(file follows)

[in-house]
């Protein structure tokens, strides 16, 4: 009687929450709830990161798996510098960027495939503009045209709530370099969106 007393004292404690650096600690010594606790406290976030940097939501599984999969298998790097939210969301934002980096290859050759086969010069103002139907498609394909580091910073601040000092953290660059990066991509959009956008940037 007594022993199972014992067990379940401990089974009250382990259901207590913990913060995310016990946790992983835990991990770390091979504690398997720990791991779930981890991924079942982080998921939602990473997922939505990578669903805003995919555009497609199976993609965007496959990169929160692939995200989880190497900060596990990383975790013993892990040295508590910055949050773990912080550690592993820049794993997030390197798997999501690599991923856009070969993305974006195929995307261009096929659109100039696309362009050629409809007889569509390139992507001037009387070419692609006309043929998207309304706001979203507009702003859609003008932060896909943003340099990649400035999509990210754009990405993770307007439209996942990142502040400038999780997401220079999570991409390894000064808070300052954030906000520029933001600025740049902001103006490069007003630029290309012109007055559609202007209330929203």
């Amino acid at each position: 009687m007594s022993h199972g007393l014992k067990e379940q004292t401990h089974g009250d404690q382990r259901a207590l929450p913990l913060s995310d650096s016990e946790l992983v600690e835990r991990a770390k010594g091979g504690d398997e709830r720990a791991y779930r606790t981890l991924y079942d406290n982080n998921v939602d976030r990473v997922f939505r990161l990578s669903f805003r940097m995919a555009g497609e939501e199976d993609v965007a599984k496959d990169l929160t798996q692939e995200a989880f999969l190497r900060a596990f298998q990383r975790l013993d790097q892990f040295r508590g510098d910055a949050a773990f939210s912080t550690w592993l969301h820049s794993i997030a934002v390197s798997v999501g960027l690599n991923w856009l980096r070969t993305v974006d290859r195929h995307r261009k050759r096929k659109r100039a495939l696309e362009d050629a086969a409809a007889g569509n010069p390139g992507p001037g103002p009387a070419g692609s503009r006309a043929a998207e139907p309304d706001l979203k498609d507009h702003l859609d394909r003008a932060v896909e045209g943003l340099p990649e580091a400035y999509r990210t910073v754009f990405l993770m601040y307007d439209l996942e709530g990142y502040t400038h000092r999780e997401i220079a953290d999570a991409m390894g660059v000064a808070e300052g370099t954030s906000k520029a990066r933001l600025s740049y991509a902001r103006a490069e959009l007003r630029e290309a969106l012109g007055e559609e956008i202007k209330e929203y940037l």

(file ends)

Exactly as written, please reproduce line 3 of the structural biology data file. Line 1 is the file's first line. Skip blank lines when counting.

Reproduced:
């Amino acid at each position: 009687m007594s022993h199972g007393l014992k067990e379940q004292t401990h089974g009250d404690q382990r259901a207590l929450p913990l913060s995310d650096s016990e946790l992983v600690e835990r991990a770390k010594g091979g504690d398997e709830r720990a791991y779930r606790t981890l991924y079942d406290n982080n998921v939602d976030r990473v997922f939505r990161l990578s669903f805003r940097m995919a555009g497609e939501e199976d993609v965007a599984k496959d990169l929160t798996q692939e995200a989880f999969l190497r900060a596990f298998q990383r975790l013993d790097q892990f040295r508590g510098d910055a949050a773990f939210s912080t550690w592993l969301h820049s794993i997030a934002v390197s798997v999501g960027l690599n991923w856009l980096r070969t993305v974006d290859r195929h995307r261009k050759r096929k659109r100039a495939l696309e362009d050629a086969a409809a007889g569509n010069p390139g992507p001037g103002p009387a070419g692609s503009r006309a043929a998207e139907p309304d706001l979203k498609d507009h702003l859609d394909r003008a932060v896909e045209g943003l340099p990649e580091a400035y999509r990210t910073v754009f990405l993770m601040y307007d439209l996942e709530g990142y502040t400038h000092r999780e997401i220079a953290d999570a991409m390894g660059v000064a808070e300052g370099t954030s906000k520029a990066r933001l600025s740049y991509a902001r103006a490069e959009l007003r630029e290309a969106l012109g007055e559609e956008i202007k209330e929203y940037l």